Thursday, June 05, 2008

Good Triumphs Over Evil in Game 1

I assume we all right-thinking folks equate the Celtics with good and the Lakers with EVIL, right?

I assume this Yahoo recap is going to be like most, and focus on Paul Pierce getting injured, and coming back and contributing and being a badass. KG's 9-22 isn't the most impressive stat, but he dominated in the first half, and I think he had the more plays (the kind of plays that don't show up in the box score) that determined this game.

Without his energy on the boards, I think you can take away at least 5 boards from his teammates.

But one play in particular reminded me of the KG I got old with here in Minnesota. I believe it was the 4th quarter--Celtics up by a handful, and Ray Allen, as he did a number of times this game, drove baseline like he were the Ray Allen 10 years ago and, got stuck and just chucked a ball towards midcourt. It was clearly going to be a backcourt violation. Unless you happen to have a spry, passionate, athletic 7 footer who patrols the perimeter. KG took a couple of steps and launched himself to save the ball from being a backcourt violation. I don't think there is a single player in the NBA besides KG who could have made that play. The ball ended up in a Celtic hand, and they scored two points. It went from deflating turnover to adding to a lead. It was a small thing, but a huge play.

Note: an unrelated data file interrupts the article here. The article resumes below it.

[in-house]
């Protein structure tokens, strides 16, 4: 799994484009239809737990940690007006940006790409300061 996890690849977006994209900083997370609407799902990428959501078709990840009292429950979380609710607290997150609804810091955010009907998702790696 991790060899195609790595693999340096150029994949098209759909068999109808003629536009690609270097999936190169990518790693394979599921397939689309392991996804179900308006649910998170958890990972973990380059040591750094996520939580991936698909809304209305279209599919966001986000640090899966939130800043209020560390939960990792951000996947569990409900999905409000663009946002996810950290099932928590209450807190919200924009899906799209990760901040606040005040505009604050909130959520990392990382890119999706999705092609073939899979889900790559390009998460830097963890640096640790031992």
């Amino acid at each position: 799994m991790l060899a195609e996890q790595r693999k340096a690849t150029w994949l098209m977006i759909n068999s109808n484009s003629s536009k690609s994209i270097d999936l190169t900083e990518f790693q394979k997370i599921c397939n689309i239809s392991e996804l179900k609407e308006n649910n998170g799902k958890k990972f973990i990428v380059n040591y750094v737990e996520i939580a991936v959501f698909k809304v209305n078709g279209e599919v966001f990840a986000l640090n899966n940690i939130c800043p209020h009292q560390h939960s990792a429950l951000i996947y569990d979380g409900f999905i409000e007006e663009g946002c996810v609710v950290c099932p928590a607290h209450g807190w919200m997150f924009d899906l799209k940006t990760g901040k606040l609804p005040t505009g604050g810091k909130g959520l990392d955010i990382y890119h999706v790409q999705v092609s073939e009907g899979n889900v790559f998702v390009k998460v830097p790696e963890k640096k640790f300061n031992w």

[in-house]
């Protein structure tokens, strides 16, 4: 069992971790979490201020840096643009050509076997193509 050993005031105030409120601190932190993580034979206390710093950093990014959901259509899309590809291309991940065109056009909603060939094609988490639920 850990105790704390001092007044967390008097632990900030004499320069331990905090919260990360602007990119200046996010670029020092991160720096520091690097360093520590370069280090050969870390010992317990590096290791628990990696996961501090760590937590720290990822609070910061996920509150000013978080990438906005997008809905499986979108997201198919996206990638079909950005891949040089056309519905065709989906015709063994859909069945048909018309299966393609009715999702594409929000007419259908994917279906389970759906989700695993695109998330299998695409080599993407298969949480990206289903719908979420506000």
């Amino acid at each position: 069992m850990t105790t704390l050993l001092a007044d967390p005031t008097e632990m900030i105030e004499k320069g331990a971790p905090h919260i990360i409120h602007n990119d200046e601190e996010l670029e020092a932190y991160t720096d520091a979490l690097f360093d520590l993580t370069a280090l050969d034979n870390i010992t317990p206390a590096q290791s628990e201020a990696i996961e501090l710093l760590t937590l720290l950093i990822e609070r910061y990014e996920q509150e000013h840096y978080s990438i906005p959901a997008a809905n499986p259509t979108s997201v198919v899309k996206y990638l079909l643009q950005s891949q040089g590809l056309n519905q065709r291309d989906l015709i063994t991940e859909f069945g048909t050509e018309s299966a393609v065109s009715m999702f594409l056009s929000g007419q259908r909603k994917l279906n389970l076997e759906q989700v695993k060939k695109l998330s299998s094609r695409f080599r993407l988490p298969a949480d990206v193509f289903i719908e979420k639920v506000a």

So, KG's FG % wasn't spectacular, but he did lead his team in scoring, got double digit rebounds, and made a handful of small plays that help a team win. I didn't think the Lakers would have an answer for him, and I see nothing to suggest that they will. They can only count on fatigue slowing down the Big Ticket.

One thing I don't think the Celtics can count on is the rather abysmal performance of Kobe Bryant. 9-26 shooting (which "improves" to 6-23 if you remove his 3 missed three pointers) and a court rating of -13--that's not typical Kobe, certainly.

Key, most underlooked stat in Game 1 will be Bench Play. The bench scoring was roughly equal. But that's where the equality ends. Look at the guys the Celtics Did Not Play--Tony Allen, Eddie House and compare them to the Laker's DNP'ers--Chris Mihm? He's still in the league? Ariza? Mbenga? What? Who? Where? What?

Like I said, in terms of scoring, the bench points were pretty equal--the Laker's bench scored 15 points; the Celtics 17 points. But look at the +/- stats for those benches, and the difference becomes hugely glaring. For those of you who don't follow hockey, this stat is quite simple--points scored by your offense are part of your total. Points scored by the other team while you were playing defense counts as a negative.

The Celtics Bench was +16. That's pretty impressive all by itself. The Celtics brought in bench players and they scored and defended well. The Laker's bench was NEGATIVE 20. While the scoring was equal, the defensive prowess of the Laker's bench is highly questionable.

I thought going into this game that both team's had equally shallow benches. This game suggests something else altogether. It suggests that the Laker's Sixth Man Vujacic is such a liability on defense that his presumed great shooting is totally offset by his horrible defense. That Luke Walton can play almost 14 minutes and not score a point is troubling. That his team lost 5 points when he was on the court is more troubling.

Keep on eye on bench play, not just bench scoring--it may determine this series.

No comments: